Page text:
When is it not in women’s best interest to embrace the motherhood frame to propel forward female protests? The problem with this essentialism in resistance is that it may compromise an ideological tenant for a pragmatic one. By definition, essentializing must simplify the experiences and forms of knowledge of participants in resistance, and thus inevitably omit those that are outliers. It is tempting to suspend a commitment to including individual needs if it means substantively furthering a cause beneficial to the subaltern group as a whole; it may serve as a means to an end. Tangible gains for social movements through the use of strategic essentialism may not outweigh the ideological costs of its use.
It can be problematic for a social movement to use this maternal identity as the basis for political authority, as it excludes those who are not mothers and confines participants to the mothering role. As Tripp, Casimiro, Kwesiga, and Mungwa (2009) describe it, “their roles may limit them to [only] that of mother. It also associates women’s participation with what many consider a natural role rather than agency and choice. It may prevent women from entering into politics on an equal basis with men if the focus is on their roles as mothers”. Additionally, such a tendency simplifies the variation in women’s lives.
In the Delta context, for example, the role of chiefs’ wives in resistance is very different from that of non-elite female farmers. Elite wives must navigate a different social terrain, in which their husbands may be using them to influence the actions of women in the community or, conversely, in which they may be able to exercise an unusual amount of autonomy. The princess of * told me, “My grandfather was founder of * [so] no, I cannot really go to protest, but I can tie my wrapper and turn it upside down to protest when I want in my house”. Farmers, on the other hand, may act with more freedom since they are not royalty or, conversely, their positions may mean they don’t have the resources or social capital to behave as autonomously as an elite woman. So, not only must one eschew gender essentialism and cultural essentialism but also socioeconomic or any other essentialism that discounts the variations in the ways that women experience society based on their economic, educational, or marital status.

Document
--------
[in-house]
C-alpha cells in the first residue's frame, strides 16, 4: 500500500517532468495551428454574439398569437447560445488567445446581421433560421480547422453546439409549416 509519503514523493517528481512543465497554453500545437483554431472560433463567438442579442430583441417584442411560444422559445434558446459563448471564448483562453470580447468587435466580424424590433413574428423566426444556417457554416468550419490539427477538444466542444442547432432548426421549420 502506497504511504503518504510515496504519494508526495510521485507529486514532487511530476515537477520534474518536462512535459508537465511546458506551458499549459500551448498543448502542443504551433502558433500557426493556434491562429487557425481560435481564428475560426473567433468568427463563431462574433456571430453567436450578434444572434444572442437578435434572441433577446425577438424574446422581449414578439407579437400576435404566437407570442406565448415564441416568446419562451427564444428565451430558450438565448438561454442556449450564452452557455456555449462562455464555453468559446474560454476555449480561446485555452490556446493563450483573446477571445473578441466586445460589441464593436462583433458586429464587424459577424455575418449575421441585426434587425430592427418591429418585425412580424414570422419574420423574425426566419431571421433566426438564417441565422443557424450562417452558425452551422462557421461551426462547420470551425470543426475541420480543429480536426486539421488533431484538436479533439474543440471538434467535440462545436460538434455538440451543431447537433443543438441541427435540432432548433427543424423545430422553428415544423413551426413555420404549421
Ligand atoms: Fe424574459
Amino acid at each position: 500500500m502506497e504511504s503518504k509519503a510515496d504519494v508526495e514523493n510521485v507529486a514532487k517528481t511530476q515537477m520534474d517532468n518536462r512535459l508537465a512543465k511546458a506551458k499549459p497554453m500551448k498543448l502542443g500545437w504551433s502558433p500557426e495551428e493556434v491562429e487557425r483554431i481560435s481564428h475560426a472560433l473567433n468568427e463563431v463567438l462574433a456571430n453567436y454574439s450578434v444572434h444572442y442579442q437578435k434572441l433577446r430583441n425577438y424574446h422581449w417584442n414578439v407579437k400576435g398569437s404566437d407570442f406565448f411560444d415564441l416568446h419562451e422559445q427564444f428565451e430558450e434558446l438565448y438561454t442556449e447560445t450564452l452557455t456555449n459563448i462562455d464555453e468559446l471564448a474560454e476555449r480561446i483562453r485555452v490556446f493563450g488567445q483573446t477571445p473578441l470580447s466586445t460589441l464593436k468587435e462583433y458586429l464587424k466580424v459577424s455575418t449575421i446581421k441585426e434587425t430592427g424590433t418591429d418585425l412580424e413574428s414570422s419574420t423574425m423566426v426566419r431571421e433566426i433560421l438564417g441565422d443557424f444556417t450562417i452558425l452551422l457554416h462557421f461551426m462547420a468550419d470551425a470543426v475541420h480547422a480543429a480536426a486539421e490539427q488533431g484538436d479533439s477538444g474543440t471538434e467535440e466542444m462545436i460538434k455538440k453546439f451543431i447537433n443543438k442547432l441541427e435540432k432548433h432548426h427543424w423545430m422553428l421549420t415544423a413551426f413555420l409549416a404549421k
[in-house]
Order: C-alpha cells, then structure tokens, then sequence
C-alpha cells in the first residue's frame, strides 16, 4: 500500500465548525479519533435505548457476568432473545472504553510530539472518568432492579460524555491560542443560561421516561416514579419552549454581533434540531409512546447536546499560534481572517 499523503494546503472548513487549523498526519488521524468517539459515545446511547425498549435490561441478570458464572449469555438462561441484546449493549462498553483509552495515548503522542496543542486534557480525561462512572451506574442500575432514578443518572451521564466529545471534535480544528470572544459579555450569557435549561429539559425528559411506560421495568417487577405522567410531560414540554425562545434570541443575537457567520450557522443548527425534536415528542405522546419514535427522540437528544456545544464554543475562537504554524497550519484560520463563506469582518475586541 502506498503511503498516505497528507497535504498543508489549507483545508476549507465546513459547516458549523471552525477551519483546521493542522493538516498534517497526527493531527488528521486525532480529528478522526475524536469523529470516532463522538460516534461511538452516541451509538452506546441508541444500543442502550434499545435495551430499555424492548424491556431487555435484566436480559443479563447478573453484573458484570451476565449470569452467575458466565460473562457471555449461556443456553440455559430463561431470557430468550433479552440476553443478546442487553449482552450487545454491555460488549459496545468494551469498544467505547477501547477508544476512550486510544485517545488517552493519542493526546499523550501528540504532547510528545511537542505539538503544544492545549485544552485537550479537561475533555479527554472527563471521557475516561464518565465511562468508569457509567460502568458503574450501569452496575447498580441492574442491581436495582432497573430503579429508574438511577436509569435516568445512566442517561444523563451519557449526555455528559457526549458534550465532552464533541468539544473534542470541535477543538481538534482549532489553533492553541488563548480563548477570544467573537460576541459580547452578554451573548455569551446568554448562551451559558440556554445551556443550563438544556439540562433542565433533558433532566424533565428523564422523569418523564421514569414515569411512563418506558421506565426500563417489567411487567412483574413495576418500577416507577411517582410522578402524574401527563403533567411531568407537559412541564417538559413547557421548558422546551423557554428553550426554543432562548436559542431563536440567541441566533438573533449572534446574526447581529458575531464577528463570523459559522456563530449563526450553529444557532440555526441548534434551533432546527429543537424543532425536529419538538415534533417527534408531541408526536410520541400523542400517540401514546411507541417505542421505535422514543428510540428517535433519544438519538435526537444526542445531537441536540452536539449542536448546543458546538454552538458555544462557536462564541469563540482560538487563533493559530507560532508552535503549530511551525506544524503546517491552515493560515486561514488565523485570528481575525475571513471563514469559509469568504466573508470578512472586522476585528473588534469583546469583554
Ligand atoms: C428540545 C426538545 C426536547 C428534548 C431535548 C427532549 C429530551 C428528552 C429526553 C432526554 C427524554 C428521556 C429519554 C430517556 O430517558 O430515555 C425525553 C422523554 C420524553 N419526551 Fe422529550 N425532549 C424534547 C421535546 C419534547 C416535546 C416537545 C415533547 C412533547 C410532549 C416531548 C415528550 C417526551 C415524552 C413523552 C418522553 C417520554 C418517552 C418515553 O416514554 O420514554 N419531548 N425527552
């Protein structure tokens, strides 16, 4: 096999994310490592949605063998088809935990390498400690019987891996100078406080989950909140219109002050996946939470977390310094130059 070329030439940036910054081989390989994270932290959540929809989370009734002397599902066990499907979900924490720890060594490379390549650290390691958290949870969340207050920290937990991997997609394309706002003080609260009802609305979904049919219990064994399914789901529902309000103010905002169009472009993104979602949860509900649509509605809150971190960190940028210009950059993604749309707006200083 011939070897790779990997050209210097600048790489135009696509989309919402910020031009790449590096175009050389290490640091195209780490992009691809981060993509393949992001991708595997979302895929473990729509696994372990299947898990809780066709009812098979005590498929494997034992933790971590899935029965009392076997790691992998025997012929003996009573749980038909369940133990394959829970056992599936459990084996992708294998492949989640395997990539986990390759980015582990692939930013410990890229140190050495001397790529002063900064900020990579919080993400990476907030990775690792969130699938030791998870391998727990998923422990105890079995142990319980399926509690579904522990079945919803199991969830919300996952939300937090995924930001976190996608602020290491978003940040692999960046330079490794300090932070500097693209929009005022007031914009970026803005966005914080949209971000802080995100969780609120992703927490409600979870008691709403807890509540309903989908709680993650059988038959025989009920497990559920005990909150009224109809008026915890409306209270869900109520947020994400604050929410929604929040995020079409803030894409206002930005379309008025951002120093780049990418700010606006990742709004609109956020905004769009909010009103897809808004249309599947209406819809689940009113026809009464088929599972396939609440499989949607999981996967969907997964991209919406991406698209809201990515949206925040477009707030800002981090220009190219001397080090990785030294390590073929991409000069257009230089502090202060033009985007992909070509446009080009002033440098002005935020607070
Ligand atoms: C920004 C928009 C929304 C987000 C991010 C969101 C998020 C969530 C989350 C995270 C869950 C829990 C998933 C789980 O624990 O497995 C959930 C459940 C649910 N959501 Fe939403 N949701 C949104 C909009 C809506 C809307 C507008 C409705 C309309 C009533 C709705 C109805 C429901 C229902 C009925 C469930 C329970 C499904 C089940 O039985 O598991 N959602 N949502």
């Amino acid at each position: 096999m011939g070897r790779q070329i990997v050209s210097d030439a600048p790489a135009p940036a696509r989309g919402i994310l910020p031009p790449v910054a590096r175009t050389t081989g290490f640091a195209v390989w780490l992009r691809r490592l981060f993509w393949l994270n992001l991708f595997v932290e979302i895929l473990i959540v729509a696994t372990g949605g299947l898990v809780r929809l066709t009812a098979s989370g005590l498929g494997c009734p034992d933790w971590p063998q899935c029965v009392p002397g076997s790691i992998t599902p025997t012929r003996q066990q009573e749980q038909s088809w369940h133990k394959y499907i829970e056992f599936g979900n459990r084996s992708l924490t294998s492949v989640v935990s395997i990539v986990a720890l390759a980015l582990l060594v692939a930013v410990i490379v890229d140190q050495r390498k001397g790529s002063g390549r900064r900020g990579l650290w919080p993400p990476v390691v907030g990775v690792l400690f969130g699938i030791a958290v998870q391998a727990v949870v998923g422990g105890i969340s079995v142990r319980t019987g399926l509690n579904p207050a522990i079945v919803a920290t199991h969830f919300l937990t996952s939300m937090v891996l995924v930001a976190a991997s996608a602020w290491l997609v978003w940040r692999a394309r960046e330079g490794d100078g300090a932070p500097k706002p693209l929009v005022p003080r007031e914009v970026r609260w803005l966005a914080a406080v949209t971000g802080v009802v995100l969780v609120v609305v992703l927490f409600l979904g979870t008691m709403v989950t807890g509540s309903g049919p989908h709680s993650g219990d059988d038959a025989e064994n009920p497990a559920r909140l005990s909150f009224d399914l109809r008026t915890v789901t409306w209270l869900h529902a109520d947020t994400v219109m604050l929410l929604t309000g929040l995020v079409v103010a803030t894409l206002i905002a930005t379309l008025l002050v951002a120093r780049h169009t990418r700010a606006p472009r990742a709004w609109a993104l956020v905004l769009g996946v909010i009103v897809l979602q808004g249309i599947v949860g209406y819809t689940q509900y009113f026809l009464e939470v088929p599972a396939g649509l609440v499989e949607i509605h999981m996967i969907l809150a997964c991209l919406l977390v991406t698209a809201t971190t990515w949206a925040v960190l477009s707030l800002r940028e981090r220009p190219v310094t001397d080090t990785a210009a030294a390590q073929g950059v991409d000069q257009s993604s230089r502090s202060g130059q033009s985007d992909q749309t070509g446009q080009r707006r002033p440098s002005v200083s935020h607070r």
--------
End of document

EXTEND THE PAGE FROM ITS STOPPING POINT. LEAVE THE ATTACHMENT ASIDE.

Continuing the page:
One of the disadvantages of mothering as a frame can be found in a paradox: being mothers can justify women’s presence but, once they are engaged, then it constricts their actions within the movement. As an illustration, a majority of the two dozen female protesters I spoke with at Occupy Nigeria reported that their husband or a male organizer had directed them to come. None of them had made their own signs or banners. They all said that they would not return to protest for another day. They didn’t take up the bullhorn as often, nor did they chant very loudly, and they marched together in back of the procession behind the men. If women were not choosing to protest on their own, or were not exercising autonomy during protest, then it presents a paradox: Motherhood is their justification for public engagement, yet that same gender construct constrains their independent participation within that space of engagement. So, in all, the maternal frame offers the contradiction of empowering women to demonstrate while also possibly limiting their chance for success.